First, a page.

Grevy’s zebra defy great odds to register increase in numbers

Tuesday July 3 2018

Grevys zebra, kenya wildlife service

Grevy’s zebra in the Lewa wildlife conservancy in northern Kenya. PHOTO | SUZI ESZTERHASI 

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If your home is steadily shrinking in size, your food supply dwindling and predators are out for your blood, then, increasing the size of your family may not be top on the list of your priorities.

This is the grim reality that faced the Grevy’s zebra over the past two years.

They faced a months-long drought that severely reduced pasture, competition from domestic livestock since 150,000 additional cattle roamed the rangeland, and then there were a slew of diseases such as anthrax, plus the scourge of poaching.

Grevy’s zebra are listed as endangered based on a steep population decline over the past 30 years.

In Kenya and Ethiopia, they are legally protected. Kenya holds more than 90 per cent of the global population in the wild.

In 2016, Kenya’s population of Grevy’s zebra was estimated at 2,350.

To establish how the Grevy’s had fared over the past two years, a census was taken at the beginning of this year.

On January 28 and 29, some 212 citizen photographers, riding in 143 vehicles participated in the second Great Grevy’s Rally covering 25,000Km2 and snapped more than 49,000 photographs, of which 23,000 were of Grevy’s zebras.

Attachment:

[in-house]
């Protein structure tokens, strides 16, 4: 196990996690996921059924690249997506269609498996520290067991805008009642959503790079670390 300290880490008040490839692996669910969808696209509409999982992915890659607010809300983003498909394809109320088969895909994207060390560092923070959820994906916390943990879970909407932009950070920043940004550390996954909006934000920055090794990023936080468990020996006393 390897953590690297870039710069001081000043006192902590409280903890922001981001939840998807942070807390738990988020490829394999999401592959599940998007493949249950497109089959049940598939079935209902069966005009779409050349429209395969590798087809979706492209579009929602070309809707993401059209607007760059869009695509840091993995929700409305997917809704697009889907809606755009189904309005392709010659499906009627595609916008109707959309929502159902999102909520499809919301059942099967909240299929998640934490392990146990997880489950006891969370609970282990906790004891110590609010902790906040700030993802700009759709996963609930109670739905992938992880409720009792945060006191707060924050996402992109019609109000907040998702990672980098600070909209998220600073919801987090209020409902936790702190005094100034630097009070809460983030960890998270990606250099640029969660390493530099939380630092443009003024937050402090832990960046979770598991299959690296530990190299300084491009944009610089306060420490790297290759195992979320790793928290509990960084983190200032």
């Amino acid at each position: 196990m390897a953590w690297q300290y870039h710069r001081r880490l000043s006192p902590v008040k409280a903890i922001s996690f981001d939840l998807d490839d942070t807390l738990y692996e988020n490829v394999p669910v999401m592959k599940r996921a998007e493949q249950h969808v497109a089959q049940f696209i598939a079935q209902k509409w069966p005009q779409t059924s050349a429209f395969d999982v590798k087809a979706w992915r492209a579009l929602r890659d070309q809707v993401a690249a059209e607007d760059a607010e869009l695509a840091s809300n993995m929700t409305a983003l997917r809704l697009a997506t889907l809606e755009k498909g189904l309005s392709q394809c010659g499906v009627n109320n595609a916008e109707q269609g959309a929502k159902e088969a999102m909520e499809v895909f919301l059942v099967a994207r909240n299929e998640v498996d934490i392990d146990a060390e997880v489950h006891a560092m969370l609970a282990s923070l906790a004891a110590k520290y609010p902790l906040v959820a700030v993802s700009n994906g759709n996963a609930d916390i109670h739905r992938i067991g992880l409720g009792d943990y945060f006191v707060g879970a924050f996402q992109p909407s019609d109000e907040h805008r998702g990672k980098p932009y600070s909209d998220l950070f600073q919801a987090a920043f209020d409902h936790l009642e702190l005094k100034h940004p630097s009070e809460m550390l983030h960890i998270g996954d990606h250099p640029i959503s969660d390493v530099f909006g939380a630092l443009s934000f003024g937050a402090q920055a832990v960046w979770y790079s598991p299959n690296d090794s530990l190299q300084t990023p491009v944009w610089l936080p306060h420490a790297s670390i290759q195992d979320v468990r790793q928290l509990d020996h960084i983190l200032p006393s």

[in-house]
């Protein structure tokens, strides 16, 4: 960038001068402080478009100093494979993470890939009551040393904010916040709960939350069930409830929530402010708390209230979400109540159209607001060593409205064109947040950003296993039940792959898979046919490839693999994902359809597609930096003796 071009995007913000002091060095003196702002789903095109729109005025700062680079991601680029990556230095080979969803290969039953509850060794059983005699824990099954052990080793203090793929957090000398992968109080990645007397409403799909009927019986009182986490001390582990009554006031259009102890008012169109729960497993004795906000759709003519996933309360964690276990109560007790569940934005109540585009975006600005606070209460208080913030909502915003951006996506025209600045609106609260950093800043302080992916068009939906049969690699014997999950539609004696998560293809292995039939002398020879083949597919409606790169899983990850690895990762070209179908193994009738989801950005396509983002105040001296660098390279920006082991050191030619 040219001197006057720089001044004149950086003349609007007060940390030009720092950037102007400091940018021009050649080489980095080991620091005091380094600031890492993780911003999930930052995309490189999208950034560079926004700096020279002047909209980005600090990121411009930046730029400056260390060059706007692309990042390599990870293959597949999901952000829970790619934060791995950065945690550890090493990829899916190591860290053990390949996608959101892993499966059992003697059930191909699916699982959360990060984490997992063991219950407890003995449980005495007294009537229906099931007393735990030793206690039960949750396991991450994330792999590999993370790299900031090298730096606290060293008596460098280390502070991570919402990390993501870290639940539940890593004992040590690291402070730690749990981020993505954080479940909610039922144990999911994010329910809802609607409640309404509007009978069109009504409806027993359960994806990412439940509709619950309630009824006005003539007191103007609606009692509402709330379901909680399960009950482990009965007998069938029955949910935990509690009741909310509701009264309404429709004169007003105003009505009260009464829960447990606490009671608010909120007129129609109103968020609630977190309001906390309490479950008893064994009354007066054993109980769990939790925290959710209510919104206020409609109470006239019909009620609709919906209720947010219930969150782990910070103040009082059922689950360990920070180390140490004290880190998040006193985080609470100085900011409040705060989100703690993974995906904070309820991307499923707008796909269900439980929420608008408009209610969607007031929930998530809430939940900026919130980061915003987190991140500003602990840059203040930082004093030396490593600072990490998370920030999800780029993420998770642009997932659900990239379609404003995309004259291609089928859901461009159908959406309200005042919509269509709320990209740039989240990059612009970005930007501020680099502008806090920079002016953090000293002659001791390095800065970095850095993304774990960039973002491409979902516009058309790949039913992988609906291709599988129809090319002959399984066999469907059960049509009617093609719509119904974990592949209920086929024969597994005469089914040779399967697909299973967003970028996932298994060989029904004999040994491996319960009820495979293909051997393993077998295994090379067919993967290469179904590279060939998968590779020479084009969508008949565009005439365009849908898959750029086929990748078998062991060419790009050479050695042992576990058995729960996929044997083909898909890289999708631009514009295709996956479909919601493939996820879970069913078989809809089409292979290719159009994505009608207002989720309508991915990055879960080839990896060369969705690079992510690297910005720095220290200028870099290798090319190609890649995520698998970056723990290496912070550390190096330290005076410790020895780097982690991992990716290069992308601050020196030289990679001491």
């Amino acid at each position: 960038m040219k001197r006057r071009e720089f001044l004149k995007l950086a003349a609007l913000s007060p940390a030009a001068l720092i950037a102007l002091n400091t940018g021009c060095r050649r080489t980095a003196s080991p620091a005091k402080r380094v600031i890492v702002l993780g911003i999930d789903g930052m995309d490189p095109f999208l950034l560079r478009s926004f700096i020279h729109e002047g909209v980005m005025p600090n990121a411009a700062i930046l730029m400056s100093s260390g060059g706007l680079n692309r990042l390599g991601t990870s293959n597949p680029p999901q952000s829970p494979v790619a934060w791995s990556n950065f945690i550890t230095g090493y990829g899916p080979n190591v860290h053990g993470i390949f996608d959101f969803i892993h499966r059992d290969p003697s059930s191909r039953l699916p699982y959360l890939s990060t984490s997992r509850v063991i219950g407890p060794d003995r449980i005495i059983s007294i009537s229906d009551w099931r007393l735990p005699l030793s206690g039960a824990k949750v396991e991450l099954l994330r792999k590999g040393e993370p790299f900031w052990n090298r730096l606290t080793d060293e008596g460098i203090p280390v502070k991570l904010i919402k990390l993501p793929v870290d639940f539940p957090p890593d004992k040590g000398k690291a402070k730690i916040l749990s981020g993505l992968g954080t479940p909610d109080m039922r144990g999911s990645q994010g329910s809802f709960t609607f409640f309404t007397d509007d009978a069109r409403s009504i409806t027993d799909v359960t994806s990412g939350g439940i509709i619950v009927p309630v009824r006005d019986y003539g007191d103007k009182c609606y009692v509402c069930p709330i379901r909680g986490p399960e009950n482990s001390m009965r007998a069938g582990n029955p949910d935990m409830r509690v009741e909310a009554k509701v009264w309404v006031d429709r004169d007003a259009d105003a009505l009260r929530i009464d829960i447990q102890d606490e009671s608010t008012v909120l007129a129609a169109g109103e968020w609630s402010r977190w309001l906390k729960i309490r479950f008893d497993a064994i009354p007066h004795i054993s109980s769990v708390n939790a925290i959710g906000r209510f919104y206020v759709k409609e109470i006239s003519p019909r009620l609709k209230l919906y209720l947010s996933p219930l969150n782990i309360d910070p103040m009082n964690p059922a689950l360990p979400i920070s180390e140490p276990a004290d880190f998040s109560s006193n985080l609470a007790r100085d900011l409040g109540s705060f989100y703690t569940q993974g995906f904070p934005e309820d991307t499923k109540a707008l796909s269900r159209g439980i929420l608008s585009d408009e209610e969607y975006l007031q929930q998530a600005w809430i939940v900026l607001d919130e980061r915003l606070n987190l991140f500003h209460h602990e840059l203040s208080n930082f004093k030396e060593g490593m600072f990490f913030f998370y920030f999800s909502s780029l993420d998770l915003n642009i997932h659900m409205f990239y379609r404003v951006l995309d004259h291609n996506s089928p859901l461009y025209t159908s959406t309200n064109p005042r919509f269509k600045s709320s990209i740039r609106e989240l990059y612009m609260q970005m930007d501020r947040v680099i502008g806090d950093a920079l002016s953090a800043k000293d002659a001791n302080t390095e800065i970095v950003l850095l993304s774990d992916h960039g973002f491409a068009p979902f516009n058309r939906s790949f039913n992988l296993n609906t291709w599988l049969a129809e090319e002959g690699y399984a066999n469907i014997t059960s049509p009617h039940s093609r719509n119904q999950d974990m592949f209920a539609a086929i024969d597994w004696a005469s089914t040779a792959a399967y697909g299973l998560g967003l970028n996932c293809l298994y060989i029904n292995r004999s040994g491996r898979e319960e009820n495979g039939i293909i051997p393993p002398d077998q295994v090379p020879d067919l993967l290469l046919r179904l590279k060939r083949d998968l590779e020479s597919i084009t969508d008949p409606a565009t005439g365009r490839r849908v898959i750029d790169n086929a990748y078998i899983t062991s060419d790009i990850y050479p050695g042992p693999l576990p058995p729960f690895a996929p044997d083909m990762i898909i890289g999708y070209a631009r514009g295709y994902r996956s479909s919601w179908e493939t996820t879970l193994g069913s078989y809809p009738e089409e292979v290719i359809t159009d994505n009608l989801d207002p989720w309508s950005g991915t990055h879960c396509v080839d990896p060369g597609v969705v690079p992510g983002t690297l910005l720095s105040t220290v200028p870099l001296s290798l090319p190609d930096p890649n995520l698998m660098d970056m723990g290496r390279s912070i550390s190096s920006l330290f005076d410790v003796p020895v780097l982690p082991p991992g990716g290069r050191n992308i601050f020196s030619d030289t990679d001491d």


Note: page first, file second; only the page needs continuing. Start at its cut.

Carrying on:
The census results were announced on June 23 at the Great Grevy’s Zebra Ball at the Fairmont Mount Kenya Safari Club in Nanyuki.

Nationally, the numbers were found to have increased from 2,350 (+/-93) to 2,812 (+/-163).

These increases are the result of enhanced efforts as more teams were assigned to areas where zebras are more sparsely distributed and they drove routes repeatedly.

Consequently, many individuals that were missed in the last rally were seen this time around. In effect, almost 300 new individuals were “found” in the 2018 rally.

For the most part, adult survival remained high. A large number of juveniles identified in the 2016 census survived to replace adults that had died off.

However, when the overall demographics — age and sex structure — of the population was examined, it was found that the dry spell affected the populations as the number of foals declined nationally from 11 per cent in 2016 to five per cent in 2018.

Action plan

At the gala, the Kenya Wildlife Service launched its 2017-2026 Recovery and Action Plan for the Grevy’s zebra.

The plan addresses threats like habitat degradation, competition for resources with wildlife, reduction of water sources, human-wildlife conflict, hunting, disease and predation.

Despite the environmental stressors, Grevy’s zebra populations have remained stable over the past two years.

Given that the drought ended with a deluge of heavy rainfall, rangelands in central and northern Kenya are now replete with grass.

Ordinarily, females that give birth and successfully rear their young to one year of age — the age of independence — skip one year, or even two, before conceiving again.

When females terminate pregnancies early or lose their young, however, they are likely to conceive during the next breeding season, especially if forage is plentiful.

It is highly likely that several foals will appear in 2019.